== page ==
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  1. #1
    The Eighth Colour Octarine's Avatar
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    Oct 2007
    10w so

    Default Placebo effect generally ineffective - 2010 Cochrane review. Your thoughts?

    Psychology is currently dominated by the biopsychosocial ideology and one of the assumptions is that behaviour and cognitions can both cause and relieve somatic symptoms. One of the implications is the hypothesis of the placebo effect - that conditioning can cause biological responses that relieve symptoms. The problem with this model is that the majority of the evidence is subjective in nature. There certainly is a moderate subjective effect after conditioning, that depends on the nature of the conditioning. The problem is that little if any evidence has been shown demonstrating actual biological responses that are well understood enough to explain the relief of symptoms. The subjective response may simply be due to various response biases. The effect has also been questioned due to longer term results where the effect usually reverts to the mean.

    The idea of a biological placebo response is controversial as it impacts the validity of the so-called placebo controlled pharmaceutical trials. The argument is that the placebo effect can have a beneficial effect and therefore this comparison reduces the effect size of the treatment. Proposed alternatives include the open treatment results compared to hidden treatment, where the timing of the treatment varies - patients don't actually know when they will receive the actual treatment.

    Quote Originally Posted by Plain Language Summary
    Placebo interventions for all clinical conditions
    Placebo interventions are often claimed to substantially improve many clinical conditions. However,most reports on effects of placebos
    are based on unreliable studies that have not randomised patients to placebo or no treatment.
    We studied the effect of placebo treatments by reviewing 202 trials comparing placebo treatment with no treatment covering 60
    healthcare problems. In general, placebo treatments produced no major health benefits, although on average they had a modest effect
    on outcomes reported by patients, such as pain. However, the effect on pain varied from large to non-existent, even in well-conducted
    trials. Variations in the effect of placebo was partly explained by variations in how trials were conducted, the type of placebo used, and
    whether patients were informed that the trial involved placebo.

    Do you think their conclusions are reasonable?
    Does this change your view on the placebo effect?
    If the outcome effect (the effect that is called the placebo effect by some) is due to biases in subjective reporting, what do you think these specific biases are?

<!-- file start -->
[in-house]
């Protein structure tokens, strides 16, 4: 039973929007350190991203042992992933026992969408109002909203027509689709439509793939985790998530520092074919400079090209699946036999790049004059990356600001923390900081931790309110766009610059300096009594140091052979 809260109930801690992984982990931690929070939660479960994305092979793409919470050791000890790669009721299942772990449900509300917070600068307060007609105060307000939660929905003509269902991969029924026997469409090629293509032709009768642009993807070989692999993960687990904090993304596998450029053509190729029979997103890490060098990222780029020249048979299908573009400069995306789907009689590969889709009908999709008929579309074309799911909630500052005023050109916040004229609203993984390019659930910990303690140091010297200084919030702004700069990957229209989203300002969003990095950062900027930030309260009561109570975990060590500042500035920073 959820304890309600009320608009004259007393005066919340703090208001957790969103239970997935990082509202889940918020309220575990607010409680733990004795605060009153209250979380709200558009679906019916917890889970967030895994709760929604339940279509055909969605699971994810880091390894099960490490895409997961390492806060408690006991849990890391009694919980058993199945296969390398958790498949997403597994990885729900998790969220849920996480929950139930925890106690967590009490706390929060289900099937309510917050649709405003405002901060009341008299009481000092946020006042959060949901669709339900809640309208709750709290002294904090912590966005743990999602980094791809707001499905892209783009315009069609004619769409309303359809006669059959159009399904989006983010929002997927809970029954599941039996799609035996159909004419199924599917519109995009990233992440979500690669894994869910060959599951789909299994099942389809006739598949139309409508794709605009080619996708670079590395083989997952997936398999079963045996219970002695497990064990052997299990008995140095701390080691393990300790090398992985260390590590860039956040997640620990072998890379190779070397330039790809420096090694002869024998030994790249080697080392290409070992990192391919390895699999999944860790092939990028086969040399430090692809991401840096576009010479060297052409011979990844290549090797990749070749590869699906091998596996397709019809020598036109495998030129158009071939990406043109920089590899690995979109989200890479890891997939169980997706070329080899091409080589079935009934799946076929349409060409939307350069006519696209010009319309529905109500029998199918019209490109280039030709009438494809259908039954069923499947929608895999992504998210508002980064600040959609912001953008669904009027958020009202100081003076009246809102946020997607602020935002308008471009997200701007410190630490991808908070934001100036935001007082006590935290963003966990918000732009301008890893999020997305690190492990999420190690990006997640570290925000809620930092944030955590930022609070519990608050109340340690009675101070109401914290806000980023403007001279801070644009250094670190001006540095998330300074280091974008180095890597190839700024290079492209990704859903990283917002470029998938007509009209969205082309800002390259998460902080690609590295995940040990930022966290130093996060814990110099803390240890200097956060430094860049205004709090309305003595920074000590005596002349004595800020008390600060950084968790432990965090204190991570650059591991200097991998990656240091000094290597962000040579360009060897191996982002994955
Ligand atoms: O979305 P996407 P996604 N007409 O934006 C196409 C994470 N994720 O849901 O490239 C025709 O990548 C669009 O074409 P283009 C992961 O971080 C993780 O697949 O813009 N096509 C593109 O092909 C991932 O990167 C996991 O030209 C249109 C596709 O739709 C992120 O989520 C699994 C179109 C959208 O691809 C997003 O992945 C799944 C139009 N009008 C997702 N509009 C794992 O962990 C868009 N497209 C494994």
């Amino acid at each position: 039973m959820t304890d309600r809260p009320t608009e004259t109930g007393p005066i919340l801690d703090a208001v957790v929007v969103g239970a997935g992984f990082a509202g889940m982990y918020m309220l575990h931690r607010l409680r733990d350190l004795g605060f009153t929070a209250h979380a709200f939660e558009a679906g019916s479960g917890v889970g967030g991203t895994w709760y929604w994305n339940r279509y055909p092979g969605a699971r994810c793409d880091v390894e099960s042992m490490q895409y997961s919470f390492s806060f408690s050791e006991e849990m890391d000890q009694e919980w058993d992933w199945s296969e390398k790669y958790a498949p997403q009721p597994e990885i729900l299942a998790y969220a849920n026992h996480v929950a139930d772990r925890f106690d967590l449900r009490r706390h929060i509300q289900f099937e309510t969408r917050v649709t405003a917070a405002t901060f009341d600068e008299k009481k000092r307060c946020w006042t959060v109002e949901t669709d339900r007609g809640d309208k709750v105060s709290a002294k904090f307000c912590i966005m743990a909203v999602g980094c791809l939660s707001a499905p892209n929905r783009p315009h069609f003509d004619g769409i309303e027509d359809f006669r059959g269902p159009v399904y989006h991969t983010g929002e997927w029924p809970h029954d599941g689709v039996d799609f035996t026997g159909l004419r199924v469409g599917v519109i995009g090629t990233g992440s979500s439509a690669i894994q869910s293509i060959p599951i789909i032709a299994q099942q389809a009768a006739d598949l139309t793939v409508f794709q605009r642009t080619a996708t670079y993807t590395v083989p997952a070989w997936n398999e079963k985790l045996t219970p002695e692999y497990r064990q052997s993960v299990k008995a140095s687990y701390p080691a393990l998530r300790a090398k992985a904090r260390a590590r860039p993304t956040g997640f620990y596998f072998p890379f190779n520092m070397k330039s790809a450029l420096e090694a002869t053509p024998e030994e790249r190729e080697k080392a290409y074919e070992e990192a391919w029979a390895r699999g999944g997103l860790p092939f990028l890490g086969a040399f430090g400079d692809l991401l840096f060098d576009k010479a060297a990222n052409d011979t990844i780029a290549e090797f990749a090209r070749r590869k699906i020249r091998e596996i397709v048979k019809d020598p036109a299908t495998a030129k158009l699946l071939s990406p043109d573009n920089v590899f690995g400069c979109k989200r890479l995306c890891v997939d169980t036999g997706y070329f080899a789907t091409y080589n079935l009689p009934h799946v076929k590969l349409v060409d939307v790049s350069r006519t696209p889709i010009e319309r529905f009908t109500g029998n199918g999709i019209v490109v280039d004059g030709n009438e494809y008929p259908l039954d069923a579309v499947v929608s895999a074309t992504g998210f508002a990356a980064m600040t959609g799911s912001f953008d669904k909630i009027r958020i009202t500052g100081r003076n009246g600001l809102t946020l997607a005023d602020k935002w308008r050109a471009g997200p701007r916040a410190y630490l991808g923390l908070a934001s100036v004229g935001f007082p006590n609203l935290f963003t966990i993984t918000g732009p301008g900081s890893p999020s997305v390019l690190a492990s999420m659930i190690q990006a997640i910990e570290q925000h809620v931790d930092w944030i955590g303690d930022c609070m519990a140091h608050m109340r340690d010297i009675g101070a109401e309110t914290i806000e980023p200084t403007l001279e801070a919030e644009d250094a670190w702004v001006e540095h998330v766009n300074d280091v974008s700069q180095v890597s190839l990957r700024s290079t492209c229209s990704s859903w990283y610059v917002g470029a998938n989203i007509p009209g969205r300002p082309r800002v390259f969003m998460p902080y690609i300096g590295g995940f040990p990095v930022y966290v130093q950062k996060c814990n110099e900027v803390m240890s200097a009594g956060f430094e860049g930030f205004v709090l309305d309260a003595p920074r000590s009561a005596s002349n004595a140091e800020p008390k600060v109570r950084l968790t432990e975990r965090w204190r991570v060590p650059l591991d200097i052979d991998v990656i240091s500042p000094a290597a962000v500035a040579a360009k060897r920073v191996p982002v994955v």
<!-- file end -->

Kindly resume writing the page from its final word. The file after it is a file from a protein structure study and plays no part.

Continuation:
Do you think that the traditional 'randomised placebo controlled study' is still a valid method?

  2. #2
    Senior Member
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    Jun 2009


    This raises questions for me, personally I think that the biopsychosocial thesis in psychology has its basis in sound systemic theorising and holistic/global pictures of patients or individual psychology. I never thought of it as an ideology, perhaps in the instances were it is anathema to cultural theorising, ie what some philosophers attacked as and others supported as sociobiology.

    The subjective reporting, all research evidence can be described as subjective reporting, that's why there are problems with correlation and causation conclusions. Are you suggesting that research based on the biopsychosocial thesis should be tighter or have more clear limitations and delimitations in their studies using the placebo effect studay as a case in point?

    If a study concluded that placebo effects are not strong I would personally be happier if it indicated that people were less susceptible to suggestion than they once were but there's plenty of counter evidence to that claim from advertising alone, let alone lots of popular stage hypnosis or magician acts like Darren Brown in the UK.

    Excellent topical discussion BTW, simply excellent man
    All for ourselves, and nothing for other people, seems, in every age of the world, to have been the vile maxim of the masters of mankind.
    Chapter IV, p. 448. - Adam Smith, Book 3, The Wealth of Nations

    whether or not you credit psychoanalysis itself, the fact remains that we all must, to the greatest extent possible, understand one another's minds as our own; the very survival of humanity has always depended on it. - Open Culture